It was after the 16th century that Mogadouro saw some growth. The Távora family, a noble house with influence and power in court, controlled the region, commanding the fort and guiding the town, generally contributing to the development of the lands within their domain.[3] It was through the action of the Távoras that the local Santa Casa da Misericórdia was founded in 1559, and its local church. The bridges between Valverde and Meirinhos (in 1677), and the Remondes bridge, between Mogadouro and Macedo de Cavaleiros (in 1678) were also constructed with the patronage of the Távoras. In addition, the family supported the constructions of a few churches and altars in various municipalities throughout the 17th–18th century, including the Convent of São Francisco, the Matriz Church of Mogadouro, the Chapel of Nossa Senhora da Ascensão, in the heights of Serra da Castanheira and many others. But, by act of King Joseph I the Távoras lands were confiscated by the Marquess of Pombal, and members of the family executed after anattempted-assassination of the monarch. The annilhation of the family resulted in the loss of development impetus.[3]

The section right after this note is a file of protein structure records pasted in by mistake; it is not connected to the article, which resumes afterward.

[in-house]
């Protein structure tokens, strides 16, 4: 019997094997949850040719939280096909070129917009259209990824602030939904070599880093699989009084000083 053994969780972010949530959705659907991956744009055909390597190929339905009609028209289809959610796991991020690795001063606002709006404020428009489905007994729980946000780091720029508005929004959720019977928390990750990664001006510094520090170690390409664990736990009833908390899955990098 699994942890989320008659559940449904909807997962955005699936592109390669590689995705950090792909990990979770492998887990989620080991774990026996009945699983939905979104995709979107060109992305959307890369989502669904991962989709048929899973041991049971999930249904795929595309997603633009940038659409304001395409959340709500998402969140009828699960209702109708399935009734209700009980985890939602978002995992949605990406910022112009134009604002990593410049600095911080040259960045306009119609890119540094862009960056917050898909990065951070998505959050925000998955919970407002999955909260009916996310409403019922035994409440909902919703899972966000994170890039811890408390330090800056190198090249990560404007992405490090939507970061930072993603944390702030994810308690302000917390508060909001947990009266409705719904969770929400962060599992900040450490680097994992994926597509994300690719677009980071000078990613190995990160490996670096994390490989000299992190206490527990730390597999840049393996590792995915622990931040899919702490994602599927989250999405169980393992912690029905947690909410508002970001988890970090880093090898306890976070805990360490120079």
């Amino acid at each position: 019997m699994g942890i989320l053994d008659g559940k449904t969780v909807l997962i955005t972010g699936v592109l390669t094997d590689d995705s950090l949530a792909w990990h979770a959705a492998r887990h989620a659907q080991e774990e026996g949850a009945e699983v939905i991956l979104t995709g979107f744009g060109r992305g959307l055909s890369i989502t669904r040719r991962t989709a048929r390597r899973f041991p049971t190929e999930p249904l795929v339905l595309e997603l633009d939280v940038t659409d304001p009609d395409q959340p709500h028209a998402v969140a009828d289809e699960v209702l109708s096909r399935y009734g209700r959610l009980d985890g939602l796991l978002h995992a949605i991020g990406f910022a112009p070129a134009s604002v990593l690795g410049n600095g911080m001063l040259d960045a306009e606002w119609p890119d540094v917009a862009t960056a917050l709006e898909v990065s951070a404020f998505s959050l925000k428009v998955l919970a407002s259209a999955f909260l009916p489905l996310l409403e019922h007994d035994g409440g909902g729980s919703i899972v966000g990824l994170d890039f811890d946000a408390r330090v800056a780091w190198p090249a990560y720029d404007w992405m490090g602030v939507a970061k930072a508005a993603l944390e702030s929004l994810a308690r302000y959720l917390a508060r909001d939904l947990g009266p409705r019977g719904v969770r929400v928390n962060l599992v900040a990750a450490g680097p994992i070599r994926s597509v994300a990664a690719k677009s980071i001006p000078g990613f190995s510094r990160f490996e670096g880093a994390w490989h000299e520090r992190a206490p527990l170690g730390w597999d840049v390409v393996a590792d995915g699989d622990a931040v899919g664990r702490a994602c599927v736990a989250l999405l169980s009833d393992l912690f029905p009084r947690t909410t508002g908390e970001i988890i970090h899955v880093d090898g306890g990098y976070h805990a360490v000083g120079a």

The municipal archive, installed in the Convent of São Francisco (today the Mogadouro Municipal Chamber) burned down in 1881 (and again later in 1927).

After the extinction of the monastic orders, by the Liberal government, the Convent of São Francisco was appropriated to store public records and local administration.

By the 19th century, few of the noble families were interested in their holdings in Mogadouro, nor did they do much to develop these lands. By the end of the 20th century, only the poet-jurist José Francisco Trindade Coelho defended his land rights, and the region was abandoned by the central hierarchy of Lisbon.

The Sabor line, a narrow gauge railway, served the community between 1930 and 1988.